Yet another poll indicates that Americans believe creation should be included in US public school classrooms.
Channel One, a secular broadcast company that airs a daily program for public schools, asked students, “Which theory should be taught in your classroom?” The choices were creation, evolution, or both. A majority of students (52 percent) said “both.” Another 31 percent said “creation,” and only 17 percent said “evolution.”1
The poll was posted on ChannelOne.com as part of a January 8 story about Rodney LeVake, a Christian teacher who was forced out of his biology classroom in Minnesota simply because he taught evidence against evolution. (See Supreme Court: Don’t Teach Evolution Difficulties!)
Of course, this is only a web survey designed for public-school students, so it lacks statistical validity as a representation of the entire country. But the numbers are in keeping with professional polls. A nationwide poll reported in March 2000, for example, found that 79% of Americans believe that creation should be taught in some form in public schools. The liberal group People For the American Way commissioned the poll.2 (See America says: “Teach creation in public schools!”)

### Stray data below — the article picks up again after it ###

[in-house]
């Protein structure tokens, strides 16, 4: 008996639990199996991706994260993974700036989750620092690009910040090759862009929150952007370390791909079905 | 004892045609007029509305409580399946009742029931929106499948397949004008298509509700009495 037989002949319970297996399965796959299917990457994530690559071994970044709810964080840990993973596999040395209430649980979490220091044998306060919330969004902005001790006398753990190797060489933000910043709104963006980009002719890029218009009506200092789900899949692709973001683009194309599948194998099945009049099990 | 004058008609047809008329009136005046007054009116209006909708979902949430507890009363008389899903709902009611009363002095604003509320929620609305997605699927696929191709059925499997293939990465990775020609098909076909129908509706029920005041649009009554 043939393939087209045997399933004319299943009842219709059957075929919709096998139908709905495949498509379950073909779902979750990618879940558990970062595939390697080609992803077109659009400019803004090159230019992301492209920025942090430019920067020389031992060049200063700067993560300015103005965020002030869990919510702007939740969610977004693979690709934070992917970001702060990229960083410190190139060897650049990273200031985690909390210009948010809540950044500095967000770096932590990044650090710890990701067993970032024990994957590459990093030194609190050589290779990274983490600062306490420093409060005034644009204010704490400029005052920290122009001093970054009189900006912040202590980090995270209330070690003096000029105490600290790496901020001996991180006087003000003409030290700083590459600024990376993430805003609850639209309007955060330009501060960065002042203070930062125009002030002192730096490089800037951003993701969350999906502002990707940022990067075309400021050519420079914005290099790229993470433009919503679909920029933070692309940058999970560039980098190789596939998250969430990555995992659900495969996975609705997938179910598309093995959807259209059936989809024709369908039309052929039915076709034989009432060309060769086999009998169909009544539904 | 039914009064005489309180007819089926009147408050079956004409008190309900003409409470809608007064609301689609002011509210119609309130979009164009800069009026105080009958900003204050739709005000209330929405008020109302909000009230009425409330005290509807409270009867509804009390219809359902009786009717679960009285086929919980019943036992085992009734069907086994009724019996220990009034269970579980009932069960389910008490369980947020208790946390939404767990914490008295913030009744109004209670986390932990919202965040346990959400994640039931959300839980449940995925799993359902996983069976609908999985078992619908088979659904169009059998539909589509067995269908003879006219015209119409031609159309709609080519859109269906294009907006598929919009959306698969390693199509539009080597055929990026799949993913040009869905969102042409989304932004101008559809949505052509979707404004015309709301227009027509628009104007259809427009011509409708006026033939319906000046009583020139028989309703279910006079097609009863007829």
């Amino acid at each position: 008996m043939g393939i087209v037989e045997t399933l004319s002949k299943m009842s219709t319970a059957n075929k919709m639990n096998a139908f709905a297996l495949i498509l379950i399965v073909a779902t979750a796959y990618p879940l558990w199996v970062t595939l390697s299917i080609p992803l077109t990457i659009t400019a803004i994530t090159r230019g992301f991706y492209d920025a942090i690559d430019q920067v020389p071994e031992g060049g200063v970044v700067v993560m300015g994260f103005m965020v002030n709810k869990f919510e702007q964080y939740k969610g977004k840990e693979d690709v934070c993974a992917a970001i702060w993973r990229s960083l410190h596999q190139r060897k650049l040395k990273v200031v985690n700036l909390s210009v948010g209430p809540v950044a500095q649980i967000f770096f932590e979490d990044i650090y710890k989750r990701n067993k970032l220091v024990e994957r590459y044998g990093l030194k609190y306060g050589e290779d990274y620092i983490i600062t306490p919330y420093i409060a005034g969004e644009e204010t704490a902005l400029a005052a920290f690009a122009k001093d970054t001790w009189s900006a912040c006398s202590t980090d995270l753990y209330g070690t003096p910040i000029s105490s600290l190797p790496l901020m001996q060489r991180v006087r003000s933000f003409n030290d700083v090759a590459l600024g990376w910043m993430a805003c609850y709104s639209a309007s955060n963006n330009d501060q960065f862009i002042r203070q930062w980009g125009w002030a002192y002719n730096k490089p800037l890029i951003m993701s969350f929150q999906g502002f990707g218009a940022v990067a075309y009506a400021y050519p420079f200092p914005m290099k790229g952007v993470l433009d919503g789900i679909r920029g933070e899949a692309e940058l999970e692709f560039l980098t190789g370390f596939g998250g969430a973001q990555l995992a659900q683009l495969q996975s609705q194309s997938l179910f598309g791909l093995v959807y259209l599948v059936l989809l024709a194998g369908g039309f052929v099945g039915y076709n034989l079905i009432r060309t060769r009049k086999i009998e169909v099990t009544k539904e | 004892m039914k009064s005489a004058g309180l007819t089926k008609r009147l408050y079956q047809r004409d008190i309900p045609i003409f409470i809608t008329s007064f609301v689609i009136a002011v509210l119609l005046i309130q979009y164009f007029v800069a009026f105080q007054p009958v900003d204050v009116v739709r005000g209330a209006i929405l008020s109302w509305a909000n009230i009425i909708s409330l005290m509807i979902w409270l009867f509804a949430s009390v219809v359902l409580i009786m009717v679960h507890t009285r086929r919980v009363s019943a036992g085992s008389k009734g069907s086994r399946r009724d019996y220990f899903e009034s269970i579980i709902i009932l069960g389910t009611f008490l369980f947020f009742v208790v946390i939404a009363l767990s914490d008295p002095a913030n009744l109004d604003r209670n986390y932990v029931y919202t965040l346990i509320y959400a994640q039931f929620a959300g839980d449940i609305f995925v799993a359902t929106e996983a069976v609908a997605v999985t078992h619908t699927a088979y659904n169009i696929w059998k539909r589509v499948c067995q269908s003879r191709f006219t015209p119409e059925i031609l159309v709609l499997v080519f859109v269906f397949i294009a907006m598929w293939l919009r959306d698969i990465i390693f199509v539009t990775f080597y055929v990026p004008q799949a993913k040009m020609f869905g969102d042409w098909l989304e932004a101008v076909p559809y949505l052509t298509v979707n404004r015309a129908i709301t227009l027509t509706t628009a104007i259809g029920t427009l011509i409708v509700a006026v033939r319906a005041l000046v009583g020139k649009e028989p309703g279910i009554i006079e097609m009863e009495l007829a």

A series of Gallup polls from 1982 to 2001 reveal similar findings (although the question was framed differently). In these surveys, almost one half of Americans said God created human beings within the past 10,000 years or so, which is essentially the biblical model. Another 35 to 40 percent believe that humans evolved over millions of years from lesser creatures, but God guided the process. Only around 11 percent of Americans held to a strictly evolutionary view of human origins, with God playing no part in the process.3
Unlike the majority of science teachers and scientists, a large number of Americans can see the serious scientific problems with evolutionary theory and believe that a competing view should be taught to young people.4
So why is it that the minority determines what the majority is being taught? Ken Ham, president of AiG–U.S., explains:
- “Number one, I think the humanist elite are in control of the educational system and are foisting their views on the general public.
- “Number two, the public has been falsely indoctrinated to believe that they can’t disagree with the views of this elite, and they are intimidated to believe that they can’t discuss alternative viewpoints. (The removal of LeVake from his biology classroom is a case in point.)
- “Number three, I think many of the people who attend church haven’t been taught the importance of this issue and so they don’t realize how foundational it is and how much it affects the whole of society.
- “Number four, we’ve had generations come through an education system where they’ve been taught that evolution is ‘science’ and creation is ‘religion.’ They completely misunderstand the nature of the battle.”
It’s more important than ever that Christians get out the truth about the creation/evolution debate, exposing the elitism of the educational establishment, which scorns the majority and wants to squelch alternative viewpoints.